Tanzania industry has recently shown support for the rural micro, small and medium enterprises through a six-region support program, known as the Small Industries Development Organization (SIDO).
The goal of this small enterprise support program is to be able to identify and add value to the products that are generated from these various enterprises.
At this time, contracts have begun to be signed between the implementing countries and SIDO.
The SIDO program is expected to be executed in six regions of the country, namely Tanga, Manyara, Iringa, Mwanza, Ruvuma and the Coast.
The SIDO project will include the use of consultants who will diagnose the individual region and select products for value addition in that region.
In an interview with the Guardian, the Director General of SIDO, Mike Laiser, said that each of the six regions had obtained a consultant who would be responsible for embarking on a value-chain process that would also entail choosing the appropriate products and properly training the entrepreneurs.
According to Mr. Laiser, one of the major impediments to the progress of the SMEs in the country has been a lack of information on marketing opportunities, however, the new support program has been designed to expose the upcoming entrepreneurs in the rural areas of the country to a form of value-chain management that give the necessary information on marketing opportunities.
Included in this program is some training on how to add value to products and how to improve them so that they reach the level of quality that is necessary in order for these rural products to compete in both the local and regional markets of the country.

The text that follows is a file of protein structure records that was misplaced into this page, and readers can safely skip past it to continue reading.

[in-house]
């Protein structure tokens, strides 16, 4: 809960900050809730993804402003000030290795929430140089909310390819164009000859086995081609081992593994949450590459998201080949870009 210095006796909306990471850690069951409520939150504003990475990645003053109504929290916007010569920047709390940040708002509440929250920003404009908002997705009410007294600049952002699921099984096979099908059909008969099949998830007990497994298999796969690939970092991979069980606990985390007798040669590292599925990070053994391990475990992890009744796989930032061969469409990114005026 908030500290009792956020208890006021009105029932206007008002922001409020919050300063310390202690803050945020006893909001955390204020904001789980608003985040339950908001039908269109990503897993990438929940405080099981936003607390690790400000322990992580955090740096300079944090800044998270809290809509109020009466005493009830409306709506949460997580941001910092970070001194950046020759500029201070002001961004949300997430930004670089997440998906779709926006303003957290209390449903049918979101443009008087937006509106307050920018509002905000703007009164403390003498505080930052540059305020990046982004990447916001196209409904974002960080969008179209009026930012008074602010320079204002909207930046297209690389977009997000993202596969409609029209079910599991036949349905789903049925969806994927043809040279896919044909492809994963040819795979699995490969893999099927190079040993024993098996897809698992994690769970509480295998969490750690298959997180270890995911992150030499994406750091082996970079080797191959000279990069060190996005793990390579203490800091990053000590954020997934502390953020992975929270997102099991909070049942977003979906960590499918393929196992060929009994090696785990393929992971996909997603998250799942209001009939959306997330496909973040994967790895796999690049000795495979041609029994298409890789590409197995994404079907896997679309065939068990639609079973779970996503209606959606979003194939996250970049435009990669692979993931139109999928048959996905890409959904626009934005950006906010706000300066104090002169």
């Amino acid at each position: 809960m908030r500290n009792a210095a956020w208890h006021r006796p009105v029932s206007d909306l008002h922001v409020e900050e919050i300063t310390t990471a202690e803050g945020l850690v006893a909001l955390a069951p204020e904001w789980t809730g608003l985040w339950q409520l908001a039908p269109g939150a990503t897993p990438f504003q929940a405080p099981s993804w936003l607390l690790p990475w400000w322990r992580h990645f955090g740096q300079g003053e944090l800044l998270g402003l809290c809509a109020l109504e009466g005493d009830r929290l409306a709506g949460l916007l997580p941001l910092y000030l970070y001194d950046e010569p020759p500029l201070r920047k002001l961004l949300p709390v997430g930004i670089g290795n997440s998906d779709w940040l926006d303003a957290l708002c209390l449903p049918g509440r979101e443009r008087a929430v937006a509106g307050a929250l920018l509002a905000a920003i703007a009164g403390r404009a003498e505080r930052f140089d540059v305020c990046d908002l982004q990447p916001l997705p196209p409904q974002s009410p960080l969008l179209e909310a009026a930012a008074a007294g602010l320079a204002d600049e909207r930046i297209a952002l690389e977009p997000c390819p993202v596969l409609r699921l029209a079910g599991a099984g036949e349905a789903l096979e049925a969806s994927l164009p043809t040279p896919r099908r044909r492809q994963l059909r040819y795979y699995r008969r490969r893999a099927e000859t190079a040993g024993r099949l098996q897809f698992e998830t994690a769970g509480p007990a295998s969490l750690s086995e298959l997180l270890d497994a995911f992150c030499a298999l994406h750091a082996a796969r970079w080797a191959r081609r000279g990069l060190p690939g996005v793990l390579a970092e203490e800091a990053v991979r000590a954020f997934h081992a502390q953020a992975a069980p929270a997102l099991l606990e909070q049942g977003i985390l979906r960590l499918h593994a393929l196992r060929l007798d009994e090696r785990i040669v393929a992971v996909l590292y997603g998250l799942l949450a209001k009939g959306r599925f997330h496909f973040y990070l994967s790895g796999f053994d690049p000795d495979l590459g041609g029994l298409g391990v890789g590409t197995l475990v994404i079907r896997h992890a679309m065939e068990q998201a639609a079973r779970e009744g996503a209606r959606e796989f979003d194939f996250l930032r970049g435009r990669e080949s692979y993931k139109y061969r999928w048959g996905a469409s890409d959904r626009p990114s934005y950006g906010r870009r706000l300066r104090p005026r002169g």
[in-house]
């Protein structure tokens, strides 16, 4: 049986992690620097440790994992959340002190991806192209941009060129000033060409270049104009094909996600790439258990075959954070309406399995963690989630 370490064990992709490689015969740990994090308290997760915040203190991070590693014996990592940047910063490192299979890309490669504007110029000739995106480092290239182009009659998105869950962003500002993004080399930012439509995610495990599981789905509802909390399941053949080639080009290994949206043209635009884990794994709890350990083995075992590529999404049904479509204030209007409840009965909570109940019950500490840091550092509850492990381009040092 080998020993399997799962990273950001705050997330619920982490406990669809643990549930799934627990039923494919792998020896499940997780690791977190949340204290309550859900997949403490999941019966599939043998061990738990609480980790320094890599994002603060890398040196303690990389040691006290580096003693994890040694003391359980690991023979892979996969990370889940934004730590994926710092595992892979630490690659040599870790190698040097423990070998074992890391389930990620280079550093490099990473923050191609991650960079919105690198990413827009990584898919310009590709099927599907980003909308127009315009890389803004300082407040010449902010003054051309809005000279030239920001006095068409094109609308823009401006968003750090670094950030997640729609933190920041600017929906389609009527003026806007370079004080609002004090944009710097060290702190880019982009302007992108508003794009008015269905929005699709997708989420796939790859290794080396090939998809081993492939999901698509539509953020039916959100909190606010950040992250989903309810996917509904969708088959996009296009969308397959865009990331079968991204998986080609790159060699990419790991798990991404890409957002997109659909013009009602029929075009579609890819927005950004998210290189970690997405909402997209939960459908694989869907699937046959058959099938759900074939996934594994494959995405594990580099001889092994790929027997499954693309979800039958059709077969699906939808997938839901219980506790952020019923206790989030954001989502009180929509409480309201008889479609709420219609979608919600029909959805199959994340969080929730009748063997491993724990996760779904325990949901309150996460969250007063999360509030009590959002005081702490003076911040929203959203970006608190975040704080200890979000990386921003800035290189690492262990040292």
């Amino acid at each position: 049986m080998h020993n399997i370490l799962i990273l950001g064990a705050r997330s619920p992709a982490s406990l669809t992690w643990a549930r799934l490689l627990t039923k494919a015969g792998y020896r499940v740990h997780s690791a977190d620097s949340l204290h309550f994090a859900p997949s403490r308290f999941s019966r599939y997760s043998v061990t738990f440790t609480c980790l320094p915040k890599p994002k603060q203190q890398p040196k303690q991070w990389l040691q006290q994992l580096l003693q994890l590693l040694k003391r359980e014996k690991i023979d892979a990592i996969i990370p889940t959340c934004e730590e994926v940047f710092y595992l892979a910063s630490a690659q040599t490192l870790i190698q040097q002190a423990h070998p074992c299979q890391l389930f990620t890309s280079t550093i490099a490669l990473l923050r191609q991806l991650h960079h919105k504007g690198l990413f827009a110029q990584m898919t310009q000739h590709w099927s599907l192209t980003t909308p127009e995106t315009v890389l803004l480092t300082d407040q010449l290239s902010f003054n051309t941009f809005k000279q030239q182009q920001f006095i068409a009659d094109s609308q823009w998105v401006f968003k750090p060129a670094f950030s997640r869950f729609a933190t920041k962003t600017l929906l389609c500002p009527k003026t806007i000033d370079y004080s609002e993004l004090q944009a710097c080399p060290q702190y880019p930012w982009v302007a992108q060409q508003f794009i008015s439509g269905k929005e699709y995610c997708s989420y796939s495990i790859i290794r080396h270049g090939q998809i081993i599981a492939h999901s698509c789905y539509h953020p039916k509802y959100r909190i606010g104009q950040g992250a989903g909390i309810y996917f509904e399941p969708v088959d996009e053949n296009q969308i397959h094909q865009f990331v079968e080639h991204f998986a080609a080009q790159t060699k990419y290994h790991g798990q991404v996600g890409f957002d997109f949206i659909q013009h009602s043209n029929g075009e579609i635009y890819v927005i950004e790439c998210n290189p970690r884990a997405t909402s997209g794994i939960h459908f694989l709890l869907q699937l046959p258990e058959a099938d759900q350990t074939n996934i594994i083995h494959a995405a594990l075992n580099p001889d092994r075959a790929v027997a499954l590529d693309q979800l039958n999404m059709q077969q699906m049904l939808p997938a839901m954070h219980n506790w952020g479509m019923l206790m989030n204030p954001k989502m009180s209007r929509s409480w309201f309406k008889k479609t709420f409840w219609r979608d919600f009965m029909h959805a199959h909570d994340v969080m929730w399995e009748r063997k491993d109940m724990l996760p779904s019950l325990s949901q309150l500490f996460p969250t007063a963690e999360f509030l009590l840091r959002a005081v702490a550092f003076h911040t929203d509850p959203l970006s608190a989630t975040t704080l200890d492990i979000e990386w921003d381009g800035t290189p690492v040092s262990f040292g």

“As the program now takes off,” said Mr. Laiser, “we expect it to inculcate in entrepreneurs skills necessary for value-chain management and thus help producers improve their incomes for poverty reduction in rural areas.”
Funding for the program is being generated by the International Fund for Agricultural Development (IFAD), which is the same organization that provided Tshs 30 billion to the country a year and a half ago for rural development.
Prior to the start of the project, a number of institutional strengthening measures were begun in order to ensure that the selected rural micro, small and medium enterprises in the regions would receive support that was both effective and efficient; some of these strengthening measures include training for both public and private sector stakeholders.
According to Mr. Laiser n his interview with the Guardian that, “the institutional strengthening training also tried to develop initiatives that are responsive to, and flexible in, changing circumstances and able to cope and respond to shocks appropriately.”
If the support program proves to be successful in these first six regions, plans would be made to extend it to the other regions in the country in order to begin fighting poverty through the use of value-adding techniques with rural products.